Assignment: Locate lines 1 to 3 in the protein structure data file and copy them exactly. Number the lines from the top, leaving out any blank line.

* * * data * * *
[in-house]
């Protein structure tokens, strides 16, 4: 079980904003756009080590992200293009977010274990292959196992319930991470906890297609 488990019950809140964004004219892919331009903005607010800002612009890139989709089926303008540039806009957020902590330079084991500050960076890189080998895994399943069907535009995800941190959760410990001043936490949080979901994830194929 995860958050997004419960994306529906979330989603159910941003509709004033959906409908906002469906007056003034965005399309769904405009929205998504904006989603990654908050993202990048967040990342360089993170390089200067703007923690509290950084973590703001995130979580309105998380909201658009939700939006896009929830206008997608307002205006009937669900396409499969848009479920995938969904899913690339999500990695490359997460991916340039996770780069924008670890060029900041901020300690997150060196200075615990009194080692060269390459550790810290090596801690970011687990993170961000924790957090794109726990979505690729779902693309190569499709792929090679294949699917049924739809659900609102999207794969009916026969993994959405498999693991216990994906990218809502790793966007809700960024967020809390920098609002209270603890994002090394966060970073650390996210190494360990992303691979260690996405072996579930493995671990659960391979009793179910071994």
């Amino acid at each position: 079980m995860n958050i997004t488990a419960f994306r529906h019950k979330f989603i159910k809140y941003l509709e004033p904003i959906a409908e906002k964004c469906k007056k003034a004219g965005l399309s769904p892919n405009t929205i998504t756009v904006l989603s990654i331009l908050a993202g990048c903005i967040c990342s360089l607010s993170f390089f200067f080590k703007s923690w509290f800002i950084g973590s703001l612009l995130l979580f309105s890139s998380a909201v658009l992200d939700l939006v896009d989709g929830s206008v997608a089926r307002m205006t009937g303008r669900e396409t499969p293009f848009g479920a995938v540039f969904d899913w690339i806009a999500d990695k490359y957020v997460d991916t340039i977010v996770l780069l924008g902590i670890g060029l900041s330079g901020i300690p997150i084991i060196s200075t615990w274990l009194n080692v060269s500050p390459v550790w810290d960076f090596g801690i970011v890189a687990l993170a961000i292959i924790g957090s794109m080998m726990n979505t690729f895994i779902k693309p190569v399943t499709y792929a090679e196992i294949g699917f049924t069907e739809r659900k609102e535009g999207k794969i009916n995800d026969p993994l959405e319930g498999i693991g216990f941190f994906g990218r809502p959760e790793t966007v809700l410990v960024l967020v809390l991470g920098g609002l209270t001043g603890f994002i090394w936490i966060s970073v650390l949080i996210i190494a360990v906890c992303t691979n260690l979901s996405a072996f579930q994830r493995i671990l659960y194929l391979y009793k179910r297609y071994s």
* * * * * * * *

[in-house]
């Protein structure tokens, strides 16, 4: 079980904003756009080590992200293009977010274990292959196992319930991470906890297609 488990019950809140964004004219892919331009903005607010800002612009890139989709089926303008540039806009957020902590330079084991500050960076890189080998895994399943069907535009995800941190959760410990001043936490949080979901994830194929 995860958050997004419960994306529906979330989603159910941003509709004033959906409908906002469906007056003034965005399309769904405009929205998504904006989603990654908050993202990048967040990342360089993170390089200067703007923690509290950084973590703001995130979580309105998380909201658009939700939006896009929830206008997608307002205006009937669900396409499969848009479920995938969904899913690339999500990695490359997460991916340039996770780069924008670890060029900041901020300690997150060196200075615990009194080692060269390459550790810290090596801690970011687990993170961000924790957090794109726990979505690729779902693309190569499709792929090679294949699917049924739809659900609102999207794969009916026969993994959405498999693991216990994906990218809502790793966007809700960024967020809390920098609002209270603890994002090394966060970073650390996210190494360990992303691979260690996405072996579930493995671990659960391979009793179910071994």
């Amino acid at each position: 079980m995860n958050i997004t488990a419960f994306r529906h019950k979330f989603i159910k809140y941003l509709e004033p904003i959906a409908e906002k964004c469906k007056k003034a004219g965005l399309s769904p892919n405009t929205i998504t756009v904006l989603s990654i331009l908050a993202g990048c903005i967040c990342s360089l607010s993170f390089f200067f080590k703007s923690w509290f800002i950084g973590s703001l612009l995130l979580f309105s890139s998380a909201v658009l992200d939700l939006v896009d989709g929830s206008v997608a089926r307002m205006t009937g303008r669900e396409t499969p293009f848009g479920a995938v540039f969904d899913w690339i806009a999500d990695k490359y957020v997460d991916t340039i977010v996770l780069l924008g902590i670890g060029l900041s330079g901020i300690p997150i084991i060196s200075t615990w274990l009194n080692v060269s500050p390459v550790w810290d960076f090596g801690i970011v890189a687990l993170a961000i292959i924790g957090s794109m080998m726990n979505t690729f895994i779902k693309p190569v399943t499709y792929a090679e196992i294949g699917f049924t069907e739809r659900k609102e535009g999207k794969i009916n995800d026969p993994l959405e319930g498999i693991g216990f941190f994906g990218r809502p959760e790793t966007v809700l410990v960024l967020v809390l991470g920098g609002l209270t001043g603890f994002i090394w936490i966060s970073v650390l949080i996210i190494a360990v906890c992303t691979n260690l979901s996405a072996f579930q994830r493995i671990l659960y194929l391979y009793k179910r297609y071994s």